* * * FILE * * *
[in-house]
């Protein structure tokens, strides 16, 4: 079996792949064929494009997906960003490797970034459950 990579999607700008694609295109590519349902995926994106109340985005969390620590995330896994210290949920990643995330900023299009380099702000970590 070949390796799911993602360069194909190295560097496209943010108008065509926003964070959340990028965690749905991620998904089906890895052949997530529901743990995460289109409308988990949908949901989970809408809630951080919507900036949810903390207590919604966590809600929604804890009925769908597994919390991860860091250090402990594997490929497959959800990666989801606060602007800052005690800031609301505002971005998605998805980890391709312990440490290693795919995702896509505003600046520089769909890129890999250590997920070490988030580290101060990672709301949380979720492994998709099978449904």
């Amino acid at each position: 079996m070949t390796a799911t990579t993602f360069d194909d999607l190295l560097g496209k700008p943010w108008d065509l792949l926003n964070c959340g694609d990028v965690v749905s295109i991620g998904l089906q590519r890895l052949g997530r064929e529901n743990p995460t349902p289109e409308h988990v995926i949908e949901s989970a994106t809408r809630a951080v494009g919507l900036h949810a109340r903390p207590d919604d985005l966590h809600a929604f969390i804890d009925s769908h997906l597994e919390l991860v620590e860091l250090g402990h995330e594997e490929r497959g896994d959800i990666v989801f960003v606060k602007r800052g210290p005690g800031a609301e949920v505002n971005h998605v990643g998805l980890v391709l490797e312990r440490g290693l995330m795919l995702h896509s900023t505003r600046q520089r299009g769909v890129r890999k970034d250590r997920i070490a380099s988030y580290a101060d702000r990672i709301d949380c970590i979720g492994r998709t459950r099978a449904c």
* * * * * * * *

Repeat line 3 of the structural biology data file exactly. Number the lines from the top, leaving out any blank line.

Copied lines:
């Amino acid at each position: 079996m070949t390796a799911t990579t993602f360069d194909d999607l190295l560097g496209k700008p943010w108008d065509l792949l926003n964070c959340g694609d990028v965690v749905s295109i991620g998904l089906q590519r890895l052949g997530r064929e529901n743990p995460t349902p289109e409308h988990v995926i949908e949901s989970a994106t809408r809630a951080v494009g919507l900036h949810a109340r903390p207590d919604d985005l966590h809600a929604f969390i804890d009925s769908h997906l597994e919390l991860v620590e860091l250090g402990h995330e594997e490929r497959g896994d959800i990666v989801f960003v606060k602007r800052g210290p005690g800031a609301e949920v505002n971005h998605v990643g998805l980890v391709l490797e312990r440490g290693l995330m795919l995702h896509s900023t505003r600046q520089r299009g769909v890129r890999k970034d250590r997920i070490a380099s988030y580290a101060d702000r990672i709301d949380c970590i979720g492994r998709t459950r099978a449904c």